Underlying operating profit had remained positive despite the challenging operating environment over the past three years, Mr Killen said. Underlying operating profit had reached $23.7m in the 2019 financial year, before falling to $15.2m in 2020 and lifting again to $24.4m in the most recent 2020-21 year.

Value in the company was underpinned by a strong asset base, he said. Total assets were this year valued at $1.6 billion, with pastoral property assets worth $915.8 million and livestock, $537.4m.

Sources of future value growth for the AA Co business  would come from a combination of the strong asset base, robust global beef consumer demand, a continued roll-out of the company’s branded beef and premiumisation strategy, and leveraging global distribution arrangement sand customer relationships.

Stock broker Andrew Look, from Morgans, told Beef Central that clients increasingly sought to examine at stocks like AA Co and Elders, in order to get a piece of the Australian beef industry’s rising fortunes in their portfolio.

“There’s always a contingent in the market that’s interested in that kind of stock,” he said.

“People tend to invest in businesses they understand, and we particularly see people from west of the Great Divide now keen to have a stake in a business like AA Co, given the changing fortunes of the beef industry.”

Mr Look said there was often a significant lag before stocks started to respond to changing market and operating conditions.

“The drought lasted several years in many areas, and up to five or six in some. But the lesson for me is that investors do not necessarily need to ‘go’ (buy into the stock) early. When the pendulum swings, it does not stop in the middle, and goes too far, inevitably, both ways.”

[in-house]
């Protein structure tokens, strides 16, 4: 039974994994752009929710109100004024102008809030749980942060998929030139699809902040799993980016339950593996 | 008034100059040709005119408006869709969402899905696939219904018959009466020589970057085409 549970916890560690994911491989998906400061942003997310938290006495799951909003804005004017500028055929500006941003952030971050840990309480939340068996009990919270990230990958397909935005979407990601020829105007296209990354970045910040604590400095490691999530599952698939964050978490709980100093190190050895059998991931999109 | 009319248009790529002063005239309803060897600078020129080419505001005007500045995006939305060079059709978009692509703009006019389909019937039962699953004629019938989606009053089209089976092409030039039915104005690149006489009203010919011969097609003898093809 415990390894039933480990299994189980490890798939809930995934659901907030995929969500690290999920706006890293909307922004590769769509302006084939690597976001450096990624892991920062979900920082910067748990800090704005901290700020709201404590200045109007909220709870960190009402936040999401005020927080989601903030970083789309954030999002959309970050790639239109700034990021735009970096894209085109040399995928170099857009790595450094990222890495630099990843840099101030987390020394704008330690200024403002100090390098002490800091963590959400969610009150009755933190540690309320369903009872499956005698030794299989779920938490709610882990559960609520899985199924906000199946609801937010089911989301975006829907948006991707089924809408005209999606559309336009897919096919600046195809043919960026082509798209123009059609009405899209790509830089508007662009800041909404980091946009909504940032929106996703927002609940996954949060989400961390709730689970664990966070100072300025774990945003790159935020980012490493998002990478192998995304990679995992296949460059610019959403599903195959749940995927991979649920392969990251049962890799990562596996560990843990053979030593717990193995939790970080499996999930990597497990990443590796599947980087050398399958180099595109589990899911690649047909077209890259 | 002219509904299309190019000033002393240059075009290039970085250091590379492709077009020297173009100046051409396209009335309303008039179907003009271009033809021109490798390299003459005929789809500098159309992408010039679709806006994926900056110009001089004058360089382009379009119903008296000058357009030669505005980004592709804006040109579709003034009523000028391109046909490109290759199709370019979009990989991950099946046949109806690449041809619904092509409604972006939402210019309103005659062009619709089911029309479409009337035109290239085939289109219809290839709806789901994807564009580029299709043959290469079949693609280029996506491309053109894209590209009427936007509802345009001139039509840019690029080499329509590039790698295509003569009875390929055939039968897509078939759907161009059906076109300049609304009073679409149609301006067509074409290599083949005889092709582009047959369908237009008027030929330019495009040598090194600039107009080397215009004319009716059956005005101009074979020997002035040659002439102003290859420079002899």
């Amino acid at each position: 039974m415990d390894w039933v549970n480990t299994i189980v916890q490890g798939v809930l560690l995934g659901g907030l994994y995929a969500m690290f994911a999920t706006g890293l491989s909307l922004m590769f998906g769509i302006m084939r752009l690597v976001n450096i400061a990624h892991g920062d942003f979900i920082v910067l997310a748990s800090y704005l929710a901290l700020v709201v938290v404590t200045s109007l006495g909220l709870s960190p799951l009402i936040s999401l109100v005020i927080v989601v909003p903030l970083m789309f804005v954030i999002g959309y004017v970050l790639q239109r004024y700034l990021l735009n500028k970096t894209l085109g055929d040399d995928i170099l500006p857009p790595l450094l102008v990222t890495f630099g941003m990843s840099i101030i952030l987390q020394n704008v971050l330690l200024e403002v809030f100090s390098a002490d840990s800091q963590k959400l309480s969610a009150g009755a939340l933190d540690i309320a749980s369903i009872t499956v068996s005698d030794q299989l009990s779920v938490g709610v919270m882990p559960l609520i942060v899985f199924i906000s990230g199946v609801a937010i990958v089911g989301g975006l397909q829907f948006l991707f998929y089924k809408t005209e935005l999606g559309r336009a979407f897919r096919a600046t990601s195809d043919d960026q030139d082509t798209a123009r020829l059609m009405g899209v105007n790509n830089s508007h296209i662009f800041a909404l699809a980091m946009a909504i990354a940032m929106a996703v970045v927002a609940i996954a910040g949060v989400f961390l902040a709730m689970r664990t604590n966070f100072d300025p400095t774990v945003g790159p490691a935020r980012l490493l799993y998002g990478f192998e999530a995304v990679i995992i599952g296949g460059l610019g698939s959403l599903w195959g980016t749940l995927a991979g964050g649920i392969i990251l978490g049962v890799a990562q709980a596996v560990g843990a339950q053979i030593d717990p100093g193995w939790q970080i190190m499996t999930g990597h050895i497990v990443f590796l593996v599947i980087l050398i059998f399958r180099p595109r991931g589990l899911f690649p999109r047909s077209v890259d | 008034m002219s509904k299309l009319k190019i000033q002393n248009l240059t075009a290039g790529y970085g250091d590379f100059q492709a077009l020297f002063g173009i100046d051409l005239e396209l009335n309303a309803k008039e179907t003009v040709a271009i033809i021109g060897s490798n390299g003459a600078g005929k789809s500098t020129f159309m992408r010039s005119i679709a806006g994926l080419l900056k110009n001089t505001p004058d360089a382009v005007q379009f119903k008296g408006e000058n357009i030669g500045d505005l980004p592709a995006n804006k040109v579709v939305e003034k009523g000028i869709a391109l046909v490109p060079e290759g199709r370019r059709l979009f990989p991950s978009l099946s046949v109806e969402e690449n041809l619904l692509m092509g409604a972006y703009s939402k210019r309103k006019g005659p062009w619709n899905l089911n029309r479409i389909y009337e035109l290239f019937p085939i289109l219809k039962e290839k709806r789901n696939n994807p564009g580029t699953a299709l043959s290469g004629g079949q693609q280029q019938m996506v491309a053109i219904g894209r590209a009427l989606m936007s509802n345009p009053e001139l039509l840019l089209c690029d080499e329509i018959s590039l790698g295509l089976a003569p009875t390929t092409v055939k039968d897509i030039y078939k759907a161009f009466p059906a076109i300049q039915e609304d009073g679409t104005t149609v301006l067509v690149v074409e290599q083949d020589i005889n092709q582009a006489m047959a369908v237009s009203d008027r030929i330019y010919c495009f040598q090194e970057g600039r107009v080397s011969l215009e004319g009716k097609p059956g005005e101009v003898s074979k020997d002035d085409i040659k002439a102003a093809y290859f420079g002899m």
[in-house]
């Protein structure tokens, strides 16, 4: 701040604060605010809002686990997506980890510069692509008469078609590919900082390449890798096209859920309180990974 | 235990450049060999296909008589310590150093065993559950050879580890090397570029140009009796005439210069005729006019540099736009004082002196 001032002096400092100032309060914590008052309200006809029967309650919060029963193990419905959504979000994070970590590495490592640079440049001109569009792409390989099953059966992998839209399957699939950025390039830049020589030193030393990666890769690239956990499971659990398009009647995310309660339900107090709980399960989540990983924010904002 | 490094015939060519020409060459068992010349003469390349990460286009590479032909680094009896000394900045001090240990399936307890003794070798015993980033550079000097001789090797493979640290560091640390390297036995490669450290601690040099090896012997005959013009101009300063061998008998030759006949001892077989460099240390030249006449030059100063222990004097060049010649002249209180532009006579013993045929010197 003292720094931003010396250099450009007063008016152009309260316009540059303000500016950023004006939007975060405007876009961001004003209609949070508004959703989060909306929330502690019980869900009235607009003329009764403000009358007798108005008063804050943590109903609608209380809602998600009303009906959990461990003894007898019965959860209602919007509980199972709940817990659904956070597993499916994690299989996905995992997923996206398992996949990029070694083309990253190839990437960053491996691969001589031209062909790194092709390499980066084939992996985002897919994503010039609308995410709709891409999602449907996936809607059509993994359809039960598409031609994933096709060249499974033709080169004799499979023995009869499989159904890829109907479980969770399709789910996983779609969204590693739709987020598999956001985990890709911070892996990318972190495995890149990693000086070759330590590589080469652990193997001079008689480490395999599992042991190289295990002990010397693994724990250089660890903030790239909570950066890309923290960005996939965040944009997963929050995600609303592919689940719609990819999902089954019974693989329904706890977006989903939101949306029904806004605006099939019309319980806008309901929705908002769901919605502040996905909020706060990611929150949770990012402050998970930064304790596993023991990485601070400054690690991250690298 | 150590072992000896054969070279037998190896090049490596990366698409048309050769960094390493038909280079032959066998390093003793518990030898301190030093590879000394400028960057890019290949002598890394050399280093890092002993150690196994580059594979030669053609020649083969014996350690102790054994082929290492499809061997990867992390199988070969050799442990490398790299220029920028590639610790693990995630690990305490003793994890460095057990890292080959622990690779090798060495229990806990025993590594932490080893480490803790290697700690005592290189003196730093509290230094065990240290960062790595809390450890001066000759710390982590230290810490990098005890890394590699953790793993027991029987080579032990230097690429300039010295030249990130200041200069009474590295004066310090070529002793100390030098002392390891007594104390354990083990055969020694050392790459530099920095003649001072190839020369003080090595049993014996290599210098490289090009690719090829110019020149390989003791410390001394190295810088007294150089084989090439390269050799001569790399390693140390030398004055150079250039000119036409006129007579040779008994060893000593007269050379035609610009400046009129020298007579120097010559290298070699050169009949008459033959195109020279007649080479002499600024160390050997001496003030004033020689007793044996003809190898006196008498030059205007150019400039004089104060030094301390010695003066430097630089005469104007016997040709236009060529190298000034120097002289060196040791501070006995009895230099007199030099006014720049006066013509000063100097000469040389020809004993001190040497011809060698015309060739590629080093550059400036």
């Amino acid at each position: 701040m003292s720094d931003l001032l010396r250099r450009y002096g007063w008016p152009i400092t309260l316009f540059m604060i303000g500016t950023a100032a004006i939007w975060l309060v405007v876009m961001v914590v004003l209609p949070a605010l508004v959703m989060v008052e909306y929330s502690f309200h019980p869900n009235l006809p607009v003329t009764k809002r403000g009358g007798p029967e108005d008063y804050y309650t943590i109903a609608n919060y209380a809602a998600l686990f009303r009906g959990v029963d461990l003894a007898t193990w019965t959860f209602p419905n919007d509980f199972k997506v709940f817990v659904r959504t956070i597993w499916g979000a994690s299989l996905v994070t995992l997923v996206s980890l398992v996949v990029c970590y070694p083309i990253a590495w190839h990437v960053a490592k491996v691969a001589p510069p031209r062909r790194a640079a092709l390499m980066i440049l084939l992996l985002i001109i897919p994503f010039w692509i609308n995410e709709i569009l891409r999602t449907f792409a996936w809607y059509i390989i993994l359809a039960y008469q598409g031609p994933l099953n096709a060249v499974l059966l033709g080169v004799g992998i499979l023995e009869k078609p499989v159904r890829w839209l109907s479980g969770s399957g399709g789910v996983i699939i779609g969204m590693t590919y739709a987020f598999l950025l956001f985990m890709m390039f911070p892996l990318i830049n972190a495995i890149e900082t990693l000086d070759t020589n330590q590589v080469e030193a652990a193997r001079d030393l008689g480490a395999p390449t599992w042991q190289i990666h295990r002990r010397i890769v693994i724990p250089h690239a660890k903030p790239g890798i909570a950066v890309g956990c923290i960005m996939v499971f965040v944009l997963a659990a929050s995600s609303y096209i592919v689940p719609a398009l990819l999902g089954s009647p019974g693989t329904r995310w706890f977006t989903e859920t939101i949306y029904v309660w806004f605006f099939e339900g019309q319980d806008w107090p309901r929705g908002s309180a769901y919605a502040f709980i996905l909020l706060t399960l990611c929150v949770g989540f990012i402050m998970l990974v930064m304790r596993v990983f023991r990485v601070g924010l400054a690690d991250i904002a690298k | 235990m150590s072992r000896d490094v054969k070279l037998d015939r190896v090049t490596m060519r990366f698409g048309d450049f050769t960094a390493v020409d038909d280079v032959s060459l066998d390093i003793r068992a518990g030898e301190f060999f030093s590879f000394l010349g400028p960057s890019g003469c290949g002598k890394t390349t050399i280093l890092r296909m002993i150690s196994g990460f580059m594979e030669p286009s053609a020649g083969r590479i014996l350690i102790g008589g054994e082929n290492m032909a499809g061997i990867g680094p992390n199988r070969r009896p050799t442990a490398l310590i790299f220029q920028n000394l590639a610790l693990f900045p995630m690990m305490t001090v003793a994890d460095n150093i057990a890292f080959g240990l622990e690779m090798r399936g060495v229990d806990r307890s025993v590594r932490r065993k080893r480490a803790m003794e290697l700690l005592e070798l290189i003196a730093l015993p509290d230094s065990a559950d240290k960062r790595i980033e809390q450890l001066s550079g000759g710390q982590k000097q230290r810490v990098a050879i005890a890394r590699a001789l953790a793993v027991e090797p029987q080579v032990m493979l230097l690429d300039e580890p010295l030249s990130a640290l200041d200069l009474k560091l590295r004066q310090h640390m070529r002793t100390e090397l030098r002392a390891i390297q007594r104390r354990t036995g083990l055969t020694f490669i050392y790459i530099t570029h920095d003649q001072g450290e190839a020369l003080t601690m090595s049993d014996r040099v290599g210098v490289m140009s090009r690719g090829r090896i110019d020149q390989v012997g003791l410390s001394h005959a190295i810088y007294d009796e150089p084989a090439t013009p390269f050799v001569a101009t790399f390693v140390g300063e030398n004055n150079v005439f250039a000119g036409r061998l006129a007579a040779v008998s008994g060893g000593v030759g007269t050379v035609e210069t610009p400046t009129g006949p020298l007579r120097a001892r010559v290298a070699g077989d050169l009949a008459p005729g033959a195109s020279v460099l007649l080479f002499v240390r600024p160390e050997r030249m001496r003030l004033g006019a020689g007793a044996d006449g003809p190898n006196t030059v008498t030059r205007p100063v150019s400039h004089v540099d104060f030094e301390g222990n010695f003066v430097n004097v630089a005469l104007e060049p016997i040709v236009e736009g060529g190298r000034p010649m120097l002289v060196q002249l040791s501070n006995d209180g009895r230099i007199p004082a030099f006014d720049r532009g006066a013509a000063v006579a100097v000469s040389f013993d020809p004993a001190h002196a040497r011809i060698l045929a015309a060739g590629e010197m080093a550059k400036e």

The drought recovery in many areas had well and truly started before the AA Co share price started to take off this year.

“At the same time, ag stocks like Elders and AA Co were completely out of favour with some investors during the drought, given what they were seeing on TV.”

“But people (potential investors, mostly city-based) now are seeing the tide turn, with the current weather patterns, extremely high beef prices in the supermarket, and reports of high cattle prices – so they want to invest.”

“The fast money might get there more quickly, but it often takes investors longer than you think, and that’s perhaps being reflected in recent price movements.”






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  1. Ted Watkins, 14/11/2021

    Geez looks like when it rains operating costs come down hence profits increases !!
    Are management claiming their good management made it rain ? I agree with Bob get some competent administrators in.

  2. Bob Holland, 13/11/2021

    How can a company of over 100 years longevity not pay any dividends to investors for over 10 years.
    It’s time to break up AAC and sell the properties to private agricultural companies who DO know how to make good money in the beef industry

  3. Val Dyer, 12/11/2021

    Not sure why there is a comparison with Elders. Chalk and cheese! Back Elders every day.

  4. David McKenzie, 12/11/2021

    When was the last time AA Co paid a dividend?
    Certainly not as recently as Elders!
    AA Co share price may have risen in very recent months but is barely half what it was in 2006